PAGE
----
Scientific American is at the heart of Nature Publishing Group’s consumer media division, meeting the needs of the general public. Founded in 1845, Scientific American is the oldest continuously published magazine in the US and the leading authoritative publication for science in the general media. Together with scientificamerican.com and 14 local language editions around the world it reaches over 5 million consumers and scientists. Other titles include Scientific American Mind and Spektrum der Wissenschaft in Germany. Scientific American won a 2011 National Magazine Award for General Excellence.
About The Zooniverse
The Zooniverse began with a single project, Galaxy Zoo, which was launched in July 2007. The Zooniverse is now home to the internet’s largest, most popular and most successful citizen science projects. The Zooniverse and the suite of projects it contains is produced, maintained and developed by the Citizen Science Alliance. The member institutions of the CSA work with many academic and other partners around the world to produce projects that use the efforts and ability of volunteers to help scientists and researchers deal with the flood of data that confronts them.
About the Sea Mammal Research Unit at the University of St Andrews
The Sea Mammal Research Unit (SMRU) is based at the School of Biology, University of St Andrews, Scotland, and is Europe’s leading research centre in the field of marine mammal biology. SMRU carries out interdisciplinary research into the biology of marine mammals, trains marine mammal scientists through undergraduate and postgraduate teaching and provides impartial and independent advice to governments, non-governmental organizations and industry on conservation issues. SMRU’s current strategic science priorities include: evaluating the status of marine mammal populations; investigating the importance of marine mammals as components of marine ecosystems; determining the dynamics of marine mammal populations; studying marine mammal social structure and communication; providing the technological basis for observing free-ranging marine mammals and their environment.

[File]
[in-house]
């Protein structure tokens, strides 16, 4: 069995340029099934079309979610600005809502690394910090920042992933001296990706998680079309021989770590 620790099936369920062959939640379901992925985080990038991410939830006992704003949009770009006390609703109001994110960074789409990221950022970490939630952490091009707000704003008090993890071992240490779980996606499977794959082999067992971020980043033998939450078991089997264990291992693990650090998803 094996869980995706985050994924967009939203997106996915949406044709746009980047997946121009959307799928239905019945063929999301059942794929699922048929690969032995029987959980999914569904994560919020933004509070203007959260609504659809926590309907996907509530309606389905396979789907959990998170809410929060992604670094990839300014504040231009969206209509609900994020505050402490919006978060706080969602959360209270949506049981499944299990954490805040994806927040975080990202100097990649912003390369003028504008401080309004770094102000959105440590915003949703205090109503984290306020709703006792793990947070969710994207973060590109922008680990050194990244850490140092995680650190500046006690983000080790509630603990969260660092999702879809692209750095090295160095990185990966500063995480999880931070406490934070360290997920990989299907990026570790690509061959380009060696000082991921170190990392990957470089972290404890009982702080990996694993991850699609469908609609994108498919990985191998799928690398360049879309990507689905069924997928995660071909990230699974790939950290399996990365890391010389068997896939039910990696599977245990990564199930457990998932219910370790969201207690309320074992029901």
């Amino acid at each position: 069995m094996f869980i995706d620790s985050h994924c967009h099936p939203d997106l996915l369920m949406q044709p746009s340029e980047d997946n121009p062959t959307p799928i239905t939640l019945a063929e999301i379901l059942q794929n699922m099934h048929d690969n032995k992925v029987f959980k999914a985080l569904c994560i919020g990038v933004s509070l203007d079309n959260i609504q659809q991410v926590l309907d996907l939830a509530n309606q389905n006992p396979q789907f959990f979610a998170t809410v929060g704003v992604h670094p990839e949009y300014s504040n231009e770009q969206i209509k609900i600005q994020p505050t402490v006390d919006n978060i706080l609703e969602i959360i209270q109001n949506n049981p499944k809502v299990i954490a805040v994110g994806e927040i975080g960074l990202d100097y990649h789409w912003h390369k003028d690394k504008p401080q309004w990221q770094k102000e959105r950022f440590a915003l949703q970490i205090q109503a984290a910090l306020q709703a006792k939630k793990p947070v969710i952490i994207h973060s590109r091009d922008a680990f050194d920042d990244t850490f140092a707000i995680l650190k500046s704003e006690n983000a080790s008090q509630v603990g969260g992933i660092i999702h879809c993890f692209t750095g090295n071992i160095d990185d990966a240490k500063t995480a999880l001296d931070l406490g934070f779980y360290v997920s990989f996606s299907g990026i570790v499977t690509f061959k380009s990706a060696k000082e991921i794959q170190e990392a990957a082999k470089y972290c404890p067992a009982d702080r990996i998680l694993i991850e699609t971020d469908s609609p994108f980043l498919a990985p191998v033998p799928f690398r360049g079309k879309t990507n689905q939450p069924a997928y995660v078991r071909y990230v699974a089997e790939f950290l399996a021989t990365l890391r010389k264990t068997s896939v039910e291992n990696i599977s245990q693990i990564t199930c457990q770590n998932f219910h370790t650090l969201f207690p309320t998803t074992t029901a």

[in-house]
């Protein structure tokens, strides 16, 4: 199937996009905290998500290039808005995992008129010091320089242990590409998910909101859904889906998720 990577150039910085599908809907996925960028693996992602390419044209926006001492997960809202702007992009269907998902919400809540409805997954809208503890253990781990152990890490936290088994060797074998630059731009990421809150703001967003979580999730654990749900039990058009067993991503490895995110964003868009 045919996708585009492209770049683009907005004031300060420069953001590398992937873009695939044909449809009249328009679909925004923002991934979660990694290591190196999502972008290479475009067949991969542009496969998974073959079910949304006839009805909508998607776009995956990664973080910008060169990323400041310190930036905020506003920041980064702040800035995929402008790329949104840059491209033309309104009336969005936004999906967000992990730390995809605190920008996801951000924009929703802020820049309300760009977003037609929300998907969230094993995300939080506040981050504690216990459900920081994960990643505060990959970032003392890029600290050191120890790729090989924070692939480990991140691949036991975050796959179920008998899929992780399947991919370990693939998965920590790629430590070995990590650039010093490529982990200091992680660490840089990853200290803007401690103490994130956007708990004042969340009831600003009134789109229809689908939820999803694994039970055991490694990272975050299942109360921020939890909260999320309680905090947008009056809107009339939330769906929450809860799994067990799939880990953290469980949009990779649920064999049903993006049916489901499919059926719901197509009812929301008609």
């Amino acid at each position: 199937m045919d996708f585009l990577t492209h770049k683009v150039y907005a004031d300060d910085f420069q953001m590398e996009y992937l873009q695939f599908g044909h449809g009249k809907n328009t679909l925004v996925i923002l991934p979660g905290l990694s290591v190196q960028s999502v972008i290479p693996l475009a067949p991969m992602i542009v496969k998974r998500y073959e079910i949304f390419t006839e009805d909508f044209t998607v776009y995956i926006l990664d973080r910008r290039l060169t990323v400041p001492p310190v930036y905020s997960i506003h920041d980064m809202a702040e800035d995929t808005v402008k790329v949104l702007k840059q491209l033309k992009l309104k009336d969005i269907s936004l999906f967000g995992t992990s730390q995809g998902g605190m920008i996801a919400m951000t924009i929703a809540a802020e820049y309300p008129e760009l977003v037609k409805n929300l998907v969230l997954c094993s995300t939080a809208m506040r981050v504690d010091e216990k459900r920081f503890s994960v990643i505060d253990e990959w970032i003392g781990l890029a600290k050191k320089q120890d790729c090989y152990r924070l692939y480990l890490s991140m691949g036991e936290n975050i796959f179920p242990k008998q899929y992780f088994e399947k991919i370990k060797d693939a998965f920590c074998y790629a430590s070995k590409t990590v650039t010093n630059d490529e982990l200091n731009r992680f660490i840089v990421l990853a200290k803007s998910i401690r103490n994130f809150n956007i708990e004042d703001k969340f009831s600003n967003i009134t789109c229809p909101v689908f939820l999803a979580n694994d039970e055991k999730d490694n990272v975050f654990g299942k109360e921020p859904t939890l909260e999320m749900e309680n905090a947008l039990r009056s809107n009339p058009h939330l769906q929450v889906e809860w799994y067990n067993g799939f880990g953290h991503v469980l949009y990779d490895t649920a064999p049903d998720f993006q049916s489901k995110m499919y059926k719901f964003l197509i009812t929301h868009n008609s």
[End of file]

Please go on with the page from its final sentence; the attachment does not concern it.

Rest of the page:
About the Marine Mammal Center at the Woods Hole Oceanographic Institution
The Woods Hole Oceanographic Institution is a private, independent organization in Falmouth, Mass., dedicated to marine research, engineering, and higher education. Established in 1930 on a recommendation from the National Academy of Sciences, its primary mission is to understand the ocean and its interaction with the Earth as a whole, and to communicate a basic understanding of the ocean’s role in the changing global environment. The WHOI Marine Mammal Center focuses on issues affecting conservation of marine mammals and various other marine animals such as turtles. Interdisciplinary teams are brought together to address these issues from a variety of scientific and engineering perspectives in order to gain a more comprehensive scientific understanding. Through the Center’s collaborations with external parties and academic institutions, and its facilities such as the necropsy facility, it creates a unique environment to pursue new research opportunities.
About the Netherlands Organisation for Applied Scientific Research (TNO)
TNO is an independent innovation organisation. TNO connects people and knowledge to create innovations that sustainably boost the competitive strength of industry and the welfare of society. TNO’s more than 4000 professionals work on practicable knowledge and solutions for the problems of global scarcity. TNO focuses its efforts on seven themes: Healthy Living, Industrial Innovation, Energy/Geological Survey of the Netherlands, Mobility, Built Environment, Information Society, and Defence, Safety and Security. The TNO Sonar and Acoustics department has a long history in developing technologies for detecting marine mammals and other sources (ships, submarines etc.) using underwater sound. TNO is involved in studying the impact of human generated underwater noise on marine mammals and provides advice to governments and industry on how to mitigate the impact of underwater noise on marine life.Public interest stories